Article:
My Grandmother's only piece of jewellery other than her wedding ring, a pair of gold earrings, was hocked to buy my Grandfather the typewriter which he kept - and used - to the end of his days. On it, he wrote poetry. Reams of it. Pages and pages and pages of it. In his lifetime, he published seven books of poetry - four for children, three for adults. In the children's poetry, I and my cousing Maja, the daughter of my mom's younger sister, were featured as characters - and I have this poetical snapshot of my childhood to treasure all my days, my Grandfather's legacy. His adult poems were more formal, usually taking the form of the sonnet. This was where he and I met, on that high plane, of language and of poetry. He began reading those sonnets to me out loud when I was no more than five years old, never treating me as anything else than a slightly smaller equal who still couldn't say her R's properly. And this little being told him, once, that one of his poems didn't scan properly.

"Of course it does," he said, riled. And then checked. And found I was right.

That is his gift to me. TO this day,if I get the first line or so of it, I can write a perfect sonnet in five minutes. They are in my blood, the poems, the rhythms, the meter, the rhyme, the metaphors and the language that underpinned it all. And when it became obvious that the writing gene, which had so utterly skipped both his own children, had surfaced in me and that he had his literary successor, he all but fell on his knees before his creator shouting "Praise the Lord!"

We were never to be separated, soul to soul, again.

He was so proud of every word I wrote, so proud! His highest praise would be, "I am glad to see that you can THINK." He prized intelligence and intellect, and he loved it when I got poetical, and even when I started writing in a language which he did not understand he was just as proud of me as he would have been had he read every word with his own eyes instead of having it translated for him by my dad. Back in Yugoslavia, many years ago now, there was an exhibition of paintings at which my Uncle - my mon's sister's (now ex-)husband - had a couple of works, and at the same occasion they invited a few poets to read a few verses - and somehow I managed to be a part of this. I have never seen my Grandfather glow with a brighter light than on that evening, watching me read, his soul in his eyes. He had published seven poetry books but he had never achieved fame or any kind of financial independence from them, and seeing me in the spotlight was HIS vindication, the vindication of a long life spent in the literary shadows. He wore every one of my successes as though it were a bright flower in his own lapel, proudly telling everyone he knew about "his granddaughter, the writer".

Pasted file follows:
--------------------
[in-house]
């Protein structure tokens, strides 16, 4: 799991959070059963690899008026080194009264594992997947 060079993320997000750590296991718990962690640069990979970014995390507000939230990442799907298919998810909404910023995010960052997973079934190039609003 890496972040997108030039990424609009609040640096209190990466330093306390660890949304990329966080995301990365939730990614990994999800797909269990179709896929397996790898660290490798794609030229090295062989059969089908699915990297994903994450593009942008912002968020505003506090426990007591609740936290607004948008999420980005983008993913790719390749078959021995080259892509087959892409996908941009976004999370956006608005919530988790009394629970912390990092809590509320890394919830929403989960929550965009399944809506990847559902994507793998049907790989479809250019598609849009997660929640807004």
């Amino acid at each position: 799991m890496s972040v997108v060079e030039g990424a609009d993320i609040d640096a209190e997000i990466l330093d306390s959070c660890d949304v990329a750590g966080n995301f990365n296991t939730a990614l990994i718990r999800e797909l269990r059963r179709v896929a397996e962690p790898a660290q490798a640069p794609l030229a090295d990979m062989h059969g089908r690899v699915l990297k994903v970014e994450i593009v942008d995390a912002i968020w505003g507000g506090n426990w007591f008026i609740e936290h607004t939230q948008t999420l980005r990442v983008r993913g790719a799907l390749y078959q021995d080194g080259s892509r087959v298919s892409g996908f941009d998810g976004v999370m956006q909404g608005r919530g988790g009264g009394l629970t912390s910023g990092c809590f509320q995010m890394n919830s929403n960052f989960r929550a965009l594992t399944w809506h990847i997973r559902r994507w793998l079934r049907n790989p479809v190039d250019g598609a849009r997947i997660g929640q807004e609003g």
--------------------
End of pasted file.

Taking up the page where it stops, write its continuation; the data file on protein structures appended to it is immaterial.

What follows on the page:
He did not live to see my biggest successes - the "Jin shei" phenomenon and its ten languages, any of that. But I am certain he knows of it, because I still talk to him every day. He is a beloved ghost and he is always with me, my friend and my guardian angel.

What can I tell you about my Grandfather? He was willful, and stubborn, and too proud; he had a sometimes malicious humour which made myself and Maja, his other grand-daughter, attack him with flailing fists when he played some practical joke on my poor long-suffering Grandmother. But he also allowed his grand-dagughters to make a fool of him when that was called for, or pretended that he didn't see our transparent tricks until he "fell" into them and was "horrified" by them. He was of the old school, a patriatrch who believed that he was entitled to the unquestioned obedience of his women - until I grew up, and told him to go himself and get whatever it was he had ordered me to fetch, and he took it from me. He was a perfectionist, almost an obsessive one, and woe if anyone so much as disarranged his pencils from the careful way in which they had been left. But I know he loved me. One of my most enduring memories of him was me sitting beside him while he watched something on TV, my hand on his arm, his other hand absently stroking my fingers in a way that made me think he wasn't even aware of doing that, the leathery, worn, old brown hand of a man who had not only written poetry but also worked the hoe and the plough. And when he was older, he'd take naps in his corner every afternoon, and sometimes I would feel strange tears come bubbling to the surface when I watched the sleeping old man, on his side in what was almost a foetal position, hands folded in front of his face, his expression as gentle as a child's.